An in-circuit emulator (ICE) is a hardware device used during the development of embedded systems. Virtually all such systems have a hardware element, and a separate software element, but which elements nevertheless are tightly interdependent. The ICE allows the software element to be run and tested on the actual hardware on which it is to run, but still allowing programmer conveniences such as source-level debugging and single-stepping, etc. Without an ICE, the development of embedded systems can be made extremely difficult, since if something does not function correctly, it is often very hard to tell what went wrong without some sort of monitoring system to oversee it.
Most ICEs consist of an adaptor unit which sits between the host computer and the system to be tested. A large header and cable assembly connects this unit to where the actual CPU or microcontroller mounts within the system to be tested. The unit emulates the CPU, such that from the system's point of view, it has a real processor fitted. From the host computer's point of view, the system under test is under full control, allowing the developer to debug and test code directly.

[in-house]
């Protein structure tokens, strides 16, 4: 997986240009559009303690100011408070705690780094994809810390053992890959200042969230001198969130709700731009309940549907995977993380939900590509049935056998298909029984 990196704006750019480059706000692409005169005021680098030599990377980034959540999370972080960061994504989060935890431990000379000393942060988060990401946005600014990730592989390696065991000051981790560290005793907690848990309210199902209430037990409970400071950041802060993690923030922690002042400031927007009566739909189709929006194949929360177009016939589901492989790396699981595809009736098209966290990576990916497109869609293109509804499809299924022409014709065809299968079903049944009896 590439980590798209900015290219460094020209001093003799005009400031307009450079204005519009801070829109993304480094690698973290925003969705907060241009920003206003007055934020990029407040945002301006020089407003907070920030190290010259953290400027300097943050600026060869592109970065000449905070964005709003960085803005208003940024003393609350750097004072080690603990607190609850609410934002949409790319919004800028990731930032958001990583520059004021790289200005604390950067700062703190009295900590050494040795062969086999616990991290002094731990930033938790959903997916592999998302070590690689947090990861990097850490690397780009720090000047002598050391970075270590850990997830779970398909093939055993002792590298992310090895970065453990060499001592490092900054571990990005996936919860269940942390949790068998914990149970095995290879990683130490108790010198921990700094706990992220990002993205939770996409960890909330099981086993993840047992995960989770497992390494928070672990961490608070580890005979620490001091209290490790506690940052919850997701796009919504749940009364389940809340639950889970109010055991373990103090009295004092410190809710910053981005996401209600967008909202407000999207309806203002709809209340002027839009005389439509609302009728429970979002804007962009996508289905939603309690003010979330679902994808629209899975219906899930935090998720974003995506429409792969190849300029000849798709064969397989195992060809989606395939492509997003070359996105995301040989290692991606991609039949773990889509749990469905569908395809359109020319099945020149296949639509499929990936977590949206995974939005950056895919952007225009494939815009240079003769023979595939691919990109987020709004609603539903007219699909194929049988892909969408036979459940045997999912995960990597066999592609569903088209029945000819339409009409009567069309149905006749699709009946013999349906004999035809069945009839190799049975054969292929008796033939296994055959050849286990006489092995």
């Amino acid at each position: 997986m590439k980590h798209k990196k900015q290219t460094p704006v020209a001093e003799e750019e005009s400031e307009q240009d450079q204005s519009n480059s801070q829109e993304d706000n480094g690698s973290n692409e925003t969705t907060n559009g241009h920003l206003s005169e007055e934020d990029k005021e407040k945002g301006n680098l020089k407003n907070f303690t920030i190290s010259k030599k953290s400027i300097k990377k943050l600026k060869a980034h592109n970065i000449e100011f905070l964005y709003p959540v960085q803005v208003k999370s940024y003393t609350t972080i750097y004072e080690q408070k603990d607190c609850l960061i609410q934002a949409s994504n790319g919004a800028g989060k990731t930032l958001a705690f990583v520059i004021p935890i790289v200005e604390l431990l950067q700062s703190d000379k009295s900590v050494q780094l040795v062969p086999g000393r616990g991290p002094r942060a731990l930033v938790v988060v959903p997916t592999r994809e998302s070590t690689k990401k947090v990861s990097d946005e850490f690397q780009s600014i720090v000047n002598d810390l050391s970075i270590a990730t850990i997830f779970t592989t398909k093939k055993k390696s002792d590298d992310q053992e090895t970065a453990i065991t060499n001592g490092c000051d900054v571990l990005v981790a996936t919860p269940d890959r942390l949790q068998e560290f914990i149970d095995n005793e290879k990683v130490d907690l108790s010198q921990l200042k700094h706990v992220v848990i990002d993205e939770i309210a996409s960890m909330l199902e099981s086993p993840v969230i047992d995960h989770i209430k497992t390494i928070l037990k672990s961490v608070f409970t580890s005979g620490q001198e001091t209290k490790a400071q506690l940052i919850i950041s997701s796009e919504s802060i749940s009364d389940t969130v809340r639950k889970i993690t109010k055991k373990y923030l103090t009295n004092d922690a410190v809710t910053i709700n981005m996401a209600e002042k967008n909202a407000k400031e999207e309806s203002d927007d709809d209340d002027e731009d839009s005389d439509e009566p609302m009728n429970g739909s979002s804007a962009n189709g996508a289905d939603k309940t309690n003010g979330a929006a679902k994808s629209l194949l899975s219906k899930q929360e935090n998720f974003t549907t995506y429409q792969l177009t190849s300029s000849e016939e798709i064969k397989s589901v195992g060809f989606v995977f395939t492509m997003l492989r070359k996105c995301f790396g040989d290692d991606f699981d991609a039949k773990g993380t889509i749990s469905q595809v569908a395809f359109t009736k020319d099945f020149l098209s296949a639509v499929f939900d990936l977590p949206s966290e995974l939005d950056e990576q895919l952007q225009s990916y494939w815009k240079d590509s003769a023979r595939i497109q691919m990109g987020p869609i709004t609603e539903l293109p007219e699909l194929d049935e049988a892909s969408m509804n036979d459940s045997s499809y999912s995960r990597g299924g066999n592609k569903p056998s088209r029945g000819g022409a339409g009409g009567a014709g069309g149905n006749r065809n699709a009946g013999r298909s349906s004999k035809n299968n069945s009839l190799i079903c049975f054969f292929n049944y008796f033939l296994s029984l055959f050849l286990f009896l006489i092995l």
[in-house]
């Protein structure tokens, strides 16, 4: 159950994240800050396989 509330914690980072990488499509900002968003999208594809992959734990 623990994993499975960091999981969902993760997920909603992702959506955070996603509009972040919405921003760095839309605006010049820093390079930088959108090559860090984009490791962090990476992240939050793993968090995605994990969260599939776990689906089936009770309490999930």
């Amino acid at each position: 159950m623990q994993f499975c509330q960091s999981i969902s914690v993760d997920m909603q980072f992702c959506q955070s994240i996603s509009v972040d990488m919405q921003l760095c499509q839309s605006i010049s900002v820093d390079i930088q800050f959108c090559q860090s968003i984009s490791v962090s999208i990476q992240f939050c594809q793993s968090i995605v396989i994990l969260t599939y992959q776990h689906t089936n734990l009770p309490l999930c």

Most host systems are themselves unrelated to the CPU used for development - for example, a Windows PC might be used to develop software for a system using a Motorola 68HC11 chip, which itself could not run Windows. The host system uses a cross compiler or cross assembler to do this.